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The Democratic Strategist

Political Strategy for a Permanent Democratic Majority

Political Strategy Notes

In his insightful post “Black Democrats Want To See Bigger, Earlier Voter Turnout Efforts,” Darren Sands notes at BuzzFeed News, “Many of the political committees and campaigns seem to be a standstill when it comes to planning and moving money into programs that will turnout base democratic voters,” Quentin James, a Democratic strategist said. “Coming out of the 2012 cycle, we saw African-American voters cast ballots at a higher rate than white voters for the first time. I’m not a rocket scientist, but it seems a smart strategy would be to double down on turning out that demographic.”…”People are tired of the last-minute money,” one well-connected Democrat said, alluding to a trend in recent years to put resources into black outreach beginning in the fall. “That is a huge concern and they don’t want that. They want see that early investment. It needs to happen on the ground and now.”
Catastrophoic visions and squirmage epidemic in GOP over Trump’s doubling down on Latino-bashing.
But Trump’s attack against Judge Curiel may be more about creating a distraction from his growing fear that the ‘Trump University’ scandal can get even uglier, as the press uncovers the outrageous details, notes Heather Digby Parton at salon.com.
“Top Republicans in the state legislature are seeking to block Mr. McAuliffe’s sweeping order, which re-enfranchised 206,000 Virginians who have completed sentences, probation or parole. Last week, the Supreme Court announced a special session to hear arguments in July — in time to rule before the November election…Still, race is a powerful subtext; African-Americans make up 19 percent of Virginia’s population, but 45 percent of those covered by the governor’s order. The Sentencing Project, a Washington research organization, says one in five African-Americans in Virginia cannot vote because of felony convictions…But what Mr. McAuliffe granted, the Virginia Supreme Court may now take away.” – from Sheryl Gay Stolberg’s NYT article, “Virginia at Center of Racially Charged Fight Over the Right of Felons to Vote.”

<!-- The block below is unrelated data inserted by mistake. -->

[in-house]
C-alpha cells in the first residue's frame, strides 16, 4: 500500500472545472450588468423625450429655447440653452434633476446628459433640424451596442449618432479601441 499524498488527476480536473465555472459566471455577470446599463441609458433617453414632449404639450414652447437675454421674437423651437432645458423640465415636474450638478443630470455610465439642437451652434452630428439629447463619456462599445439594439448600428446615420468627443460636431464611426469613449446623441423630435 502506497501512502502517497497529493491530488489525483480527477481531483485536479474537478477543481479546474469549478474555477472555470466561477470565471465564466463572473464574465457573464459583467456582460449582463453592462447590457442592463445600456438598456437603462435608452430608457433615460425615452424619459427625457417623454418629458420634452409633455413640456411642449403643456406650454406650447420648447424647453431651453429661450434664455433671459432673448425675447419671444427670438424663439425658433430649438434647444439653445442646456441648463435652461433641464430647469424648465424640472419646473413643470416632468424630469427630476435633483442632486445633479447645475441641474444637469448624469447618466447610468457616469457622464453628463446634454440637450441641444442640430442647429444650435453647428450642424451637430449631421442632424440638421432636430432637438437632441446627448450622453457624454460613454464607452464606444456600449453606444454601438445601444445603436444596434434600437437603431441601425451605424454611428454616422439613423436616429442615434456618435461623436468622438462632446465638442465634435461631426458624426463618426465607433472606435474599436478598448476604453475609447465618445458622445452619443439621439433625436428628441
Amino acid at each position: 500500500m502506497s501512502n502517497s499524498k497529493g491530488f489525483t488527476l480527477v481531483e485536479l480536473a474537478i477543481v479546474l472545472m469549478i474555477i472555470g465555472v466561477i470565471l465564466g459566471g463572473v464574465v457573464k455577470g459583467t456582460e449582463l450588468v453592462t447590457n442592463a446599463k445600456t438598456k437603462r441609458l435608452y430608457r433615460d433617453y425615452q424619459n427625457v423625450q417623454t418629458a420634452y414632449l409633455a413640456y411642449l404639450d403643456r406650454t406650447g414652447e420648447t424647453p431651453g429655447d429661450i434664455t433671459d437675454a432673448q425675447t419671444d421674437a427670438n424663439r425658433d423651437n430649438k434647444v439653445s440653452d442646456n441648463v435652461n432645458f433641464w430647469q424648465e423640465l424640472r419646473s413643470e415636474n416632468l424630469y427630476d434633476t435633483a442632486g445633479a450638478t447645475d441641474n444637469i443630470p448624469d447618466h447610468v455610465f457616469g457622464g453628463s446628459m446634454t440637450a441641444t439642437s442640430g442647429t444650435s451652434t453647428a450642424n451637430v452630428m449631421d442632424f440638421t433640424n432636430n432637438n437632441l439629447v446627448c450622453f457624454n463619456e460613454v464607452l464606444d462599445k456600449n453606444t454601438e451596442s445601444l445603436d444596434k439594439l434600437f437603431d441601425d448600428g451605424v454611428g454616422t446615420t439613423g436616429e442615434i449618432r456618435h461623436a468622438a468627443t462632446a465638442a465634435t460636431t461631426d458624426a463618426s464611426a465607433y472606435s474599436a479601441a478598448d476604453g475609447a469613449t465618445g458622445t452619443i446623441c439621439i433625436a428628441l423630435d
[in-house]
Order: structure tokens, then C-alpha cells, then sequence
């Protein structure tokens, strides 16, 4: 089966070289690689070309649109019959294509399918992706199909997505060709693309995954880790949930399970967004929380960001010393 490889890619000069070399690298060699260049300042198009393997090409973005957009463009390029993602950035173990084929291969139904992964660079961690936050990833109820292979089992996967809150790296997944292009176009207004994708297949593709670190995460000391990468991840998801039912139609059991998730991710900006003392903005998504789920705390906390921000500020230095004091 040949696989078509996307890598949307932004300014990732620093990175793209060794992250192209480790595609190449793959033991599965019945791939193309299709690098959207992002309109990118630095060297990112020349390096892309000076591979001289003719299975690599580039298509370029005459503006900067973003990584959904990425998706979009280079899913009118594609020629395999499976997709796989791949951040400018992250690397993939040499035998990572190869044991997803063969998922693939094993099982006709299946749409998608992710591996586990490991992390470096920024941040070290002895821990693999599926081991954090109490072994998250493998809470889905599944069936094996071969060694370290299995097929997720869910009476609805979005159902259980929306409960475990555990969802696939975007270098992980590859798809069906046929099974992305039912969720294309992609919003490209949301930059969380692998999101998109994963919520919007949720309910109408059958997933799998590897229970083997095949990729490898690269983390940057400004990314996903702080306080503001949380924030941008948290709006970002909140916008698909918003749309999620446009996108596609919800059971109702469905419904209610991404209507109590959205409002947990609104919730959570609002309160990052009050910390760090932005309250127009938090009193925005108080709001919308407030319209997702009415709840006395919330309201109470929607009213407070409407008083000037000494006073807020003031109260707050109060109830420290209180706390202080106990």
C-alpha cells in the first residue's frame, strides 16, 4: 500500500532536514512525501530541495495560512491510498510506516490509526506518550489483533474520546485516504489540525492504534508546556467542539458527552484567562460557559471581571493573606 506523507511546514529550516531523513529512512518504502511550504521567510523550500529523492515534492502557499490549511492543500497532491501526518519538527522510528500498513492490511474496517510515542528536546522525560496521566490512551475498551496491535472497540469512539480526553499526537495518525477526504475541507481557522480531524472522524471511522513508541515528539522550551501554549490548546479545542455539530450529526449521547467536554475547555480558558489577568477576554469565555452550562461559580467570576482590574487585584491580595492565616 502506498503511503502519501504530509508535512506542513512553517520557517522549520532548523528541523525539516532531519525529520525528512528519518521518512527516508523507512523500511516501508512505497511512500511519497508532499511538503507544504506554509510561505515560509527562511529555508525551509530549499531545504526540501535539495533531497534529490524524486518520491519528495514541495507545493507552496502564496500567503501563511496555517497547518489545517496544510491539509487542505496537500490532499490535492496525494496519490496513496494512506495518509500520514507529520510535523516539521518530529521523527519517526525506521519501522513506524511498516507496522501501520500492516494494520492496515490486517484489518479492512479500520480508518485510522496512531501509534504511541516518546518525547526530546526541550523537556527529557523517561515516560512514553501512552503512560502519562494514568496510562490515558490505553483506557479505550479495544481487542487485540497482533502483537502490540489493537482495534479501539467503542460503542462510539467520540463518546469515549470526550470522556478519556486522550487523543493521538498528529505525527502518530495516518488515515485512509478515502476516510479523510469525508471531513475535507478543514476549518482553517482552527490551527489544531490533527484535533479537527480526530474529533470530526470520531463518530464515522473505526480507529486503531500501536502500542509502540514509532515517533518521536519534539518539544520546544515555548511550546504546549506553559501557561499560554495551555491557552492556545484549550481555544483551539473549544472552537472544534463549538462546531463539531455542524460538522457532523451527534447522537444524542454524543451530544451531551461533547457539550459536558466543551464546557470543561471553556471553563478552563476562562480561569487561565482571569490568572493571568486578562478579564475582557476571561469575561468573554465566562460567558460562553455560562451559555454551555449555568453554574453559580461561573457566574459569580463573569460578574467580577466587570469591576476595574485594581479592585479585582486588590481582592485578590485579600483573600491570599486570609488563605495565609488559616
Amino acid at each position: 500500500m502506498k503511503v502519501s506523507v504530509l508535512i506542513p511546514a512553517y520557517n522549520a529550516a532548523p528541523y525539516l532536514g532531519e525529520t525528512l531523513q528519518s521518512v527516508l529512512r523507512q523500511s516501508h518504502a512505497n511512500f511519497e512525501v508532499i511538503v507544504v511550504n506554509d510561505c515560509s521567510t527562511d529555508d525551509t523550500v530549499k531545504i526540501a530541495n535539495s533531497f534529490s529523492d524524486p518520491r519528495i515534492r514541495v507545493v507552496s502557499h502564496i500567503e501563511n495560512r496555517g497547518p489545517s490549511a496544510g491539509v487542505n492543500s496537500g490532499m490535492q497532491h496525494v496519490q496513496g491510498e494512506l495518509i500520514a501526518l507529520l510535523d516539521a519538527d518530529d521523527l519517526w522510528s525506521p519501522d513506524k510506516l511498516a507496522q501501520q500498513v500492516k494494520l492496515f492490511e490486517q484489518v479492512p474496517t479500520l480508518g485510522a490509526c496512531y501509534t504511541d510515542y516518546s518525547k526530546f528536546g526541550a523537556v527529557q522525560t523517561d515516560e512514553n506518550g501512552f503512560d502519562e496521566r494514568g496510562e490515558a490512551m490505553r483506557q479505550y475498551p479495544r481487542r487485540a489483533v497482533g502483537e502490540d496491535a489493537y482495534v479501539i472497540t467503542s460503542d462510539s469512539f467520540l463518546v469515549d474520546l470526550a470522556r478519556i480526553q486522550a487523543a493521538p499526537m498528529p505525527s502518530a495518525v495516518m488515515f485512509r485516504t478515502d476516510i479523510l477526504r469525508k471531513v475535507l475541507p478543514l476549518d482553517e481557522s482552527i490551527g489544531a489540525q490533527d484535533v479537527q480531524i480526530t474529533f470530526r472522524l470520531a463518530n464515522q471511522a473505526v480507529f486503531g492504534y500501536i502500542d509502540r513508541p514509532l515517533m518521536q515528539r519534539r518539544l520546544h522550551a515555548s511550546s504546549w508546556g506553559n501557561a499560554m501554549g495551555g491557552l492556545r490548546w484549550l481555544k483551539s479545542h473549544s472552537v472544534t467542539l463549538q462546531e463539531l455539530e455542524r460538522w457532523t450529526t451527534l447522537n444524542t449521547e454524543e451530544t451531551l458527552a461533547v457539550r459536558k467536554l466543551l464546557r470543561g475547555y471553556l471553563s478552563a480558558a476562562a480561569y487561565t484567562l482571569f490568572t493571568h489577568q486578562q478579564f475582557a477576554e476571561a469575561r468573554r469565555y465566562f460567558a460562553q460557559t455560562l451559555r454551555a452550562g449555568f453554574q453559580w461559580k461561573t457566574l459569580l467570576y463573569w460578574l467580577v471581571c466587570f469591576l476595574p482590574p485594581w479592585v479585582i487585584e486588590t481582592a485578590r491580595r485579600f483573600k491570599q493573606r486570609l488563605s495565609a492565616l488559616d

Significant pros and cons about this idea. But keeping Biden close makes a lot of sense.
Politifact says “For median income, we found that 95 of the 100 poorest counties were located in red states” and “For percentage of residents in poverty, we found that 93 of the 100 poorest counties were in red states.” In the spirit of false equivalence, Politifact adds stretchy yada yada about Republicans doing well in rural areas and these counties being poor way back when the states were Democratic, but the fact nonetheless remains that Republican dominated state government has utterly failed to reduce poverty in these areas.
At The Atlantic Michelle Cottle explains why “There’s No Escaping the Top of the Ballot,” and notes “The level of split-ticket voting between the presidential race and races in the House and Senate is down to about 5 percent at this point,” said Richard Pildes, a law professor at NYU who has written on the nationalization of U.S. elections. Getting that number up much higher, predicted Pildes, “will be like pushing a boulder up a hill.”
Well, this is encouraging: “Senate Democrats are doing everything they can to link candidates in swing states to Trump, launching their “Party of Trump” campaign in March aimed at vulnerable GOP incumbents. The DSCC has reserved about $50 million worth of television airtime in the fall to hammer that message home,” reports Alexander Bolton at The Hill.
Will violence at demonstrations against Trump help him? Jose A. DelReal and Sean Sulivan address the concern at the Washington Post.

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